Whats trending in homes in 2017????

What are the newest trends in houses for 2017, you ask? Below is a list of 11 new trends from REALTOR Magazine. Hope this is helpful when deciding on what changes you should make to your home!

1. Community Gathering Spaces
Why it’s happening: The combination of more time spent on social media and at work and the fact that fewer people live near their family members has caused many to feel isolated and crave face-to-face interactions.

2. Taupe Is the New Gray
Why it’s happening: White remains the top paint color choice due to its flexibility and the fact that it comes in so many variations (PPG Paints has 80 in its inventory, according to Dee Schlotter, senior color expert). Though white has been upstaged by gray in recent years, this year many will be searching for a warmer neutral, which is why paint manufacturer Sherwin-Williams named “Poised Taupe” as its 2017 Color of the Year. “Poised Taupe celebrates everything people love about cool gray as a neutral, and also brings in the warmth of a weathered, woodsy neutral and a sense of coziness and harmony that people seek,” says Sue Wadden, the company’s director of color marketing.

3. More Playful Homes
Why it’s happening: Americans work harder now than ever, with many delaying retirement or starting second careers, so they want their homes to be a refuge and a place to unwind.

4. Naturally Renewable, Warmer Surfaces
Why it’s happening: The pervasiveness of technology throughout homes has resulted in a corresponding yearning for more tactile surfaces and materials that convey warmth. Natural cork is a perfect expression of these needs, with the bonus of being low-maintenance.

5. Surface-Deep Energy Conservation
Why it’s happening: As energy costs continue to increase, the search is on for ways to save. Incentives to do so only increase as states and municipalities enact new, stricter energy codes. While energy-wise appliances and more efficient HVAC systems are still appealing to homeowners looking to save on their utility bills, less costly surface upgrades are gaining in popularity.

6. More Authentic, Personalized Use of Space
Why it’s happening: As home prices escalate — up 5.5 percent, according to CoreLogic Case-Shiller — and baby boomers downsize to retire or cut costs, every inch of available space counts more than ever. To make the best use of space for each resident, design professionals are zeroing in on how clients want to live rather than thinking about how people use space generically. “One size doesn’t fit all any longer,” says Mary Cook, whose eponymous Chicago-based design firm specializes in amenities, public spaces, and model home interiors.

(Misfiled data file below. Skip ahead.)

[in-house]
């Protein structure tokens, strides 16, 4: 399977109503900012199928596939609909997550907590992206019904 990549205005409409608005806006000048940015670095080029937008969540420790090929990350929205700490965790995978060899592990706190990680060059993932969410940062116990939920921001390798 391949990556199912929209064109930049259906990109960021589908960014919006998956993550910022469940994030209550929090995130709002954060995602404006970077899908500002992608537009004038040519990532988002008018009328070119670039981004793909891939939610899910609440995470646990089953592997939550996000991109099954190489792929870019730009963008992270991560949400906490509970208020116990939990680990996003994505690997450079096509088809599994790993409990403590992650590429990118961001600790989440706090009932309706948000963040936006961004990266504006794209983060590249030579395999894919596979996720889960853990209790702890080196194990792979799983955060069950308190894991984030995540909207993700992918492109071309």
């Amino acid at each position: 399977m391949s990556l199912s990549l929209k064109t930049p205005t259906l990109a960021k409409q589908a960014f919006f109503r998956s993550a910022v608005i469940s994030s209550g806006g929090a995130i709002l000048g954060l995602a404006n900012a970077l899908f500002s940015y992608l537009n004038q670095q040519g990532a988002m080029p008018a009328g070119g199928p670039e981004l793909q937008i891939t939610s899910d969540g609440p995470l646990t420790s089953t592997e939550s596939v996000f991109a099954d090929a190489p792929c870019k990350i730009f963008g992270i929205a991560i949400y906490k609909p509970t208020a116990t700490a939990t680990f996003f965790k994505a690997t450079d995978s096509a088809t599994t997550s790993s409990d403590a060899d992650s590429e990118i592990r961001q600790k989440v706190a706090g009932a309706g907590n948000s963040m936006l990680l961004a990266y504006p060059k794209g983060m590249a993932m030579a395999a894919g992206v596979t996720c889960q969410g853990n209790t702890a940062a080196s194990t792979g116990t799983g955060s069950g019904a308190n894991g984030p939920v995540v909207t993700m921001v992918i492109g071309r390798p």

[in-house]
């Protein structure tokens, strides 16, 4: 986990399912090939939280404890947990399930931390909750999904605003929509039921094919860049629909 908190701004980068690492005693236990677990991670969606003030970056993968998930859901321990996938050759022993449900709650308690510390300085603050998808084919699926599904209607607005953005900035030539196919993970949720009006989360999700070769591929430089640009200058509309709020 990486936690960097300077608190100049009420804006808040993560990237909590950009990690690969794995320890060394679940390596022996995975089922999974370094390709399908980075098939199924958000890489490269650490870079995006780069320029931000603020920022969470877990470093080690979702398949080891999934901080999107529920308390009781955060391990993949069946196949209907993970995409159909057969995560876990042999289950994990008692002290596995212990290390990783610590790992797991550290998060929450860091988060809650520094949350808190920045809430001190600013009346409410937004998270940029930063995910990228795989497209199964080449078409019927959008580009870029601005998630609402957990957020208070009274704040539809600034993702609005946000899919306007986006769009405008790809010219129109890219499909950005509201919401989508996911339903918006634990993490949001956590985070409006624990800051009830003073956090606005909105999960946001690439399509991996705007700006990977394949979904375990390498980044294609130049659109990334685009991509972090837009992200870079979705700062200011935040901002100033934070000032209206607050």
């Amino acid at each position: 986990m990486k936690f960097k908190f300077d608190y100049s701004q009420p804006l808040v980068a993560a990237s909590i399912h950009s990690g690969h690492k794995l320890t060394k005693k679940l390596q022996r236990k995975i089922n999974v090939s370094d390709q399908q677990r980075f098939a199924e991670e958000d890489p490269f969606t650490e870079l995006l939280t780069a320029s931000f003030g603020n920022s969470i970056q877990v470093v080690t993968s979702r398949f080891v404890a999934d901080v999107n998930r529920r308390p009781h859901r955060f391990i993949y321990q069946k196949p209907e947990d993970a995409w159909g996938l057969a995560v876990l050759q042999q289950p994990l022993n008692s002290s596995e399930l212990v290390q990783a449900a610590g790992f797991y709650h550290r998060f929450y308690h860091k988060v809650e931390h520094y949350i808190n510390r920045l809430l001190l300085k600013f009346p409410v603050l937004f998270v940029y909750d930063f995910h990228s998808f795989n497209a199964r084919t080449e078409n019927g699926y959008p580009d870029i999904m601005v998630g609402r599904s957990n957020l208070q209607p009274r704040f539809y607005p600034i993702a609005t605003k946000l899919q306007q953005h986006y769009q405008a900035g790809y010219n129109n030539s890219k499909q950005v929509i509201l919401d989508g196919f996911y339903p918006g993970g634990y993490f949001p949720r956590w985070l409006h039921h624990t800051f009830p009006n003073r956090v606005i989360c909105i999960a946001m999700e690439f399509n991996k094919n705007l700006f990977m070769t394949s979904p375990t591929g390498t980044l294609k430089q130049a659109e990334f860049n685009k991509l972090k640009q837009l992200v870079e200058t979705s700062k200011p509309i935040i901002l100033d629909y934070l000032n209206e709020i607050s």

7. The Walkable Suburb
Why it’s happening: Urban centers have long been a magnet for residents wanting to walk rather than drive to work, shopping, and entertainment. But the trend is now spreading to the suburbs where being close to a town center — and public transit into a larger city — offers similar appeal.

8. Healthier Homes
Why it’s happening: Consumers have been increasingly aware of hazardous indoor environments over the last few years, but news of the lead-tainted water crisis in Flint, Mich., raised awareness to a nationwide level in 2016. Homeowners are actively seeking out healthy water supplies, purifiers, and HVAC systems, along with nontoxic paints and adhesives. A newer element to this trend in 2017 will include enhanced environmental testing.

9. Shifting Hearths
Why it’s happening: The traditional log-burning fireplace has lost some appeal as homeowners realize it’s less energy-efficient and can send more particulates into the air. But there are a number of replacement options waiting in the wings.

10. Counter Options
Why it’s happening: Much like granite did, quartz and quartzite are predicted to be kitchen favorites until another material comes along. But other green laminate options are gaining in popularity, and they’re no longer just for the budget-minded consumer.

11. The Transforming Office
Why it’s happening: Regular work-from-home time among the non–self-employed population has grown by 103 percent since 2005, according to Kate Lister, president of Global Workplace Analytics, a San Diego–based research and consulting group focused on workplace change. Her organization estimates that number will continue to grow at between 10 percent and 20 percent a year.

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